Downs Law Firm, P.C.

password manager

Introduce Your Parents to a Password Manager?

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Ever heard the phrase, “a chain is only as strong as its weakest link?” The same goes for a financial portfolio: It’s only as safe as the password that protects it.

Hacked usernames and passwords are the most common causes of malicious online identity attacks, accounting for 61% of breaches.

Seniors Matter’s recent article entitled “Why your loved one needs a password manager” explains that keeping your loved one’s passwords safe is actually nearly as important as the security and complexity of the passwords themselves. This is why a password manager can help. It’s software that allows the user to generate, store and manage credentials in one central and secure location online.

With the numerous passwords needed to navigate basic internet activities. As your parent’s IT department, suggest a password manager.

A password manager can help make your loved one’s day-to-day interactions with technology easier and more secure for several reasons. For instance, older adults are vulnerable to scammers and more likely to forget their passwords or store them in unsafe locations. Online accounts should be included in estate planning, but many family members find themselves “locked out” of important accounts after their loved one passes, with no access to the credentials—especially if the death is unexpected.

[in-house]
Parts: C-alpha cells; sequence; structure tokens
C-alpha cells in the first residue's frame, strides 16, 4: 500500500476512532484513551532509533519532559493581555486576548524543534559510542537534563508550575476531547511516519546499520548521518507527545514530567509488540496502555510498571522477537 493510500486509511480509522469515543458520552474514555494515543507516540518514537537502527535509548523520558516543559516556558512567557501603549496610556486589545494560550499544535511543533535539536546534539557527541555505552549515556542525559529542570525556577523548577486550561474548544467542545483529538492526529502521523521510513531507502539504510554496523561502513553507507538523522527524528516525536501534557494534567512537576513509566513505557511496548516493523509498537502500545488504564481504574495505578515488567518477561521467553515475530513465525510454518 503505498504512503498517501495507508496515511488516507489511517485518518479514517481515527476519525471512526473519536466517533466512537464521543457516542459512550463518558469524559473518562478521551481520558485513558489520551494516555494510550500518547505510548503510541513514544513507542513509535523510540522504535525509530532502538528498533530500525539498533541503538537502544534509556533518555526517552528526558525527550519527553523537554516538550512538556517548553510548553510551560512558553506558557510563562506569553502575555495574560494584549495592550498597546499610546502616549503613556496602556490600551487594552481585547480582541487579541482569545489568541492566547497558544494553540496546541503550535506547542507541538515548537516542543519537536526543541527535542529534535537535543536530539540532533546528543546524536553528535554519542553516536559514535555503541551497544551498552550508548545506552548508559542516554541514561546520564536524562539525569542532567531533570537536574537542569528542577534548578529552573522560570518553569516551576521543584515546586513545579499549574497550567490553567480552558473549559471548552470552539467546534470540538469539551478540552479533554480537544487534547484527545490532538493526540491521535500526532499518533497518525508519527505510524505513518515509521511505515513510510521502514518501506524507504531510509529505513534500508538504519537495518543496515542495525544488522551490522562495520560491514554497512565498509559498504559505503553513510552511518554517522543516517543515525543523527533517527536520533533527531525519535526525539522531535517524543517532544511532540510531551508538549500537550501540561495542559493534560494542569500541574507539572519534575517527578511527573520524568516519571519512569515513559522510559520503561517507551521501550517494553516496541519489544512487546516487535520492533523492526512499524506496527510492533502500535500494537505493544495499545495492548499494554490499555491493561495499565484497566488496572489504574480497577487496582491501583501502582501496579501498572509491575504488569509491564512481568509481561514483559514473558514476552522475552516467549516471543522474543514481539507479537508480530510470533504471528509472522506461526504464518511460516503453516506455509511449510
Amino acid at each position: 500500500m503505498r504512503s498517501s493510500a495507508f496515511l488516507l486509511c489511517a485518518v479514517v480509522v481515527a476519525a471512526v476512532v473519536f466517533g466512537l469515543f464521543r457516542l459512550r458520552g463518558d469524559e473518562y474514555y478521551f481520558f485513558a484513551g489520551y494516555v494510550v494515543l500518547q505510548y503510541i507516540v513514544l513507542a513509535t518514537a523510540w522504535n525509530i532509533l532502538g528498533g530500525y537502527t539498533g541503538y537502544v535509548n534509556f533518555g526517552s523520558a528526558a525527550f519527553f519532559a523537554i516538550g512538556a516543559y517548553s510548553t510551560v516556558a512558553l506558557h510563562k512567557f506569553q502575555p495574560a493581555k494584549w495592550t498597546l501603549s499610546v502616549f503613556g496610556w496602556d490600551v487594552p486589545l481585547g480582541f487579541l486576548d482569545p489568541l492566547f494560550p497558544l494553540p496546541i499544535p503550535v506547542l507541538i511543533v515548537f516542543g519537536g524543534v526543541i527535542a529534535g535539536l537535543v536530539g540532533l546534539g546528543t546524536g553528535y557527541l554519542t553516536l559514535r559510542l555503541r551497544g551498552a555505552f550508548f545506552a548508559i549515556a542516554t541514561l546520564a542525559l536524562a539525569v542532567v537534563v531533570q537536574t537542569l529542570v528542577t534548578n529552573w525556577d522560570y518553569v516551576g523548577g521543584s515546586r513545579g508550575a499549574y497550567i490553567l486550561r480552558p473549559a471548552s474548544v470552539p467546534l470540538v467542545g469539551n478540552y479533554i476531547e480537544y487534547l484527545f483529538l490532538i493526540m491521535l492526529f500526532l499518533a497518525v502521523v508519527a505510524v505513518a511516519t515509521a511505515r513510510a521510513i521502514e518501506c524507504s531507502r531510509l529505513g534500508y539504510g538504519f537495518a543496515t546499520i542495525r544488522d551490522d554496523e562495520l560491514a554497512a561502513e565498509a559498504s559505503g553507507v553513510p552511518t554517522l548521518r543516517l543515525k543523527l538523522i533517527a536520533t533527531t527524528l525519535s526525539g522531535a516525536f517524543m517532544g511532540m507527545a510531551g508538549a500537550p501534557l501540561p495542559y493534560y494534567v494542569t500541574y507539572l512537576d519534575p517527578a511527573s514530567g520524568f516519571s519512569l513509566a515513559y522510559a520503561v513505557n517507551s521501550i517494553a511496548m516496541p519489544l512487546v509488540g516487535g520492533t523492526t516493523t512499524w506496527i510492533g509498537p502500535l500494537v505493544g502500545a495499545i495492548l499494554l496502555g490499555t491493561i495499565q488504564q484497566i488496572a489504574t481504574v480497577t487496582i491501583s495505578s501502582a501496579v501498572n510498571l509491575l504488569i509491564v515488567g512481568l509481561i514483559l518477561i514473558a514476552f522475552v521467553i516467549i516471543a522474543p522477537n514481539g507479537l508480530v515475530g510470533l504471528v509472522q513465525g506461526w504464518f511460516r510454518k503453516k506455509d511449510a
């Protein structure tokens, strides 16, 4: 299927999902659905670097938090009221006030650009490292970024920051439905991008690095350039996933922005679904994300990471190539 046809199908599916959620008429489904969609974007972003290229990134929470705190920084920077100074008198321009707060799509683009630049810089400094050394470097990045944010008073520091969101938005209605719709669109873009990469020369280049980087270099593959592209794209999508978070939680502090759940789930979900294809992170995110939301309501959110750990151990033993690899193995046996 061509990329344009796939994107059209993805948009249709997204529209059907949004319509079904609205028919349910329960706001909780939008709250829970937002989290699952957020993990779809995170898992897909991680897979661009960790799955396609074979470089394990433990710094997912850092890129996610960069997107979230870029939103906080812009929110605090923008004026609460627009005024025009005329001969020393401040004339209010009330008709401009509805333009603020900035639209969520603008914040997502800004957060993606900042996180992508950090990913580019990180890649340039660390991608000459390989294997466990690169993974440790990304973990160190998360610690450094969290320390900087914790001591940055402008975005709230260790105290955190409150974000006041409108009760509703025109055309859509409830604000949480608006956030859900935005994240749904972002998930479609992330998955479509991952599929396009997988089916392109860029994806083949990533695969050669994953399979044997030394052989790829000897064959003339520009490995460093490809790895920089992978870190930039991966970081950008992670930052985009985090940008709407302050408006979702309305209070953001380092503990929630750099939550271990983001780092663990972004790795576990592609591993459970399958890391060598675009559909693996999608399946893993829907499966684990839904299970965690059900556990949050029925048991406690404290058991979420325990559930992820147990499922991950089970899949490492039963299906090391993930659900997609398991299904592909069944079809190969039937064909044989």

I have used Lastpass for years as my password manager, and it is a great alternative. There are many others.

A password manager puts all your loved one’s online account credentials and documents into one secure place, then they have just one password to remember. Many password managers let you share credentials with other people, so nothing’s ever lost forever. This way they can make certain that the right people will have the details they need to access the accounts necessary to settle the estate.

With many password managers, you can not only store, change and access passwords in these apps but also write notes about information like:

  • Financial account details
  • The location of valuables and important documents
  • Important contact info
  • Important logins or security codes that aren’t website logins; and
  • Instructions in case of death.

Research has shown that older adults who use password managers were satisfied with their experiences overall and even felt confident using multiple features, like the password generator and auto-fill.

After a senior gets over the hurdle of setting up and learning how to use the software, they love it and are quite adept at using it.

This is the reason for you as the caregiver to help your loved one get a password manager set up and help them get acquainted with using it properly.

Reference: Seniors Matter (March 6, 2022) “Why your loved one needs a password manager”